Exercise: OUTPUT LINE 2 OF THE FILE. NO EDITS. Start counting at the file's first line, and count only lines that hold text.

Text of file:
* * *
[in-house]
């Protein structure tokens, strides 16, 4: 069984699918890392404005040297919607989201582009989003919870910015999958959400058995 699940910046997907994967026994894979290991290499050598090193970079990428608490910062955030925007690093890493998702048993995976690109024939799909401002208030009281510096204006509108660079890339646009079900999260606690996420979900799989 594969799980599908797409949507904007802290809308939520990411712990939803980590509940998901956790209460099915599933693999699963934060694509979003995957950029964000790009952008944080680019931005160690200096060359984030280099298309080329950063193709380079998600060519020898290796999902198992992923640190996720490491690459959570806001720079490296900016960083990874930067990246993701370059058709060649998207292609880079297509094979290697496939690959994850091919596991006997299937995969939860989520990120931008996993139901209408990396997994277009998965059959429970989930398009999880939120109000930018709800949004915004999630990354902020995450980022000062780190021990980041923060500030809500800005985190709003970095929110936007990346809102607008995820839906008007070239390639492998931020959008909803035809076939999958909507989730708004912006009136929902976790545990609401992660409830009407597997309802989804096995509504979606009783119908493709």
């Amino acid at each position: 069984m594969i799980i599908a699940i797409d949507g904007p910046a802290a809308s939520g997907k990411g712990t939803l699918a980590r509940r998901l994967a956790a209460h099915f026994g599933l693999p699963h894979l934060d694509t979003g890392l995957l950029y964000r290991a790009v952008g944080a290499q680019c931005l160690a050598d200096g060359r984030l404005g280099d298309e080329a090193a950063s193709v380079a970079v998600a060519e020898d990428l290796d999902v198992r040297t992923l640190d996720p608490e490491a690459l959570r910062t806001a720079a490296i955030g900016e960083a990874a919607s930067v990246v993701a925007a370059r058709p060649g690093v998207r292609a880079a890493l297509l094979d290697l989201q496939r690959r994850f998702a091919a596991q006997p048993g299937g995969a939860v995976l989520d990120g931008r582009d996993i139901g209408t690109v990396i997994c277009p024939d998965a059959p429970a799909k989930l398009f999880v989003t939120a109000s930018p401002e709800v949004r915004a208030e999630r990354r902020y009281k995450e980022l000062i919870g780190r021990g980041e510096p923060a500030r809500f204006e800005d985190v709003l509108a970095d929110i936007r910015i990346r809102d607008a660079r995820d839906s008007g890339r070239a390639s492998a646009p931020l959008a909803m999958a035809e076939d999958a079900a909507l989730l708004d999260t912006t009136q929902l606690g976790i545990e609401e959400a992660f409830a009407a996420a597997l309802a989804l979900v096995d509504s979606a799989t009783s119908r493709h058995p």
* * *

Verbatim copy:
């Protein structure tokens, strides 16, 4: 069984699918890392404005040297919607989201582009989003919870910015999958959400058995 699940910046997907994967026994894979290991290499050598090193970079990428608490910062955030925007690093890493998702048993995976690109024939799909401002208030009281510096204006509108660079890339646009079900999260606690996420979900799989 594969799980599908797409949507904007802290809308939520990411712990939803980590509940998901956790209460099915599933693999699963934060694509979003995957950029964000790009952008944080680019931005160690200096060359984030280099298309080329950063193709380079998600060519020898290796999902198992992923640190996720490491690459959570806001720079490296900016960083990874930067990246993701370059058709060649998207292609880079297509094979290697496939690959994850091919596991006997299937995969939860989520990120931008996993139901209408990396997994277009998965059959429970989930398009999880939120109000930018709800949004915004999630990354902020995450980022000062780190021990980041923060500030809500800005985190709003970095929110936007990346809102607008995820839906008007070239390639492998931020959008909803035809076939999958909507989730708004912006009136929902976790545990609401992660409830009407597997309802989804096995509504979606009783119908493709």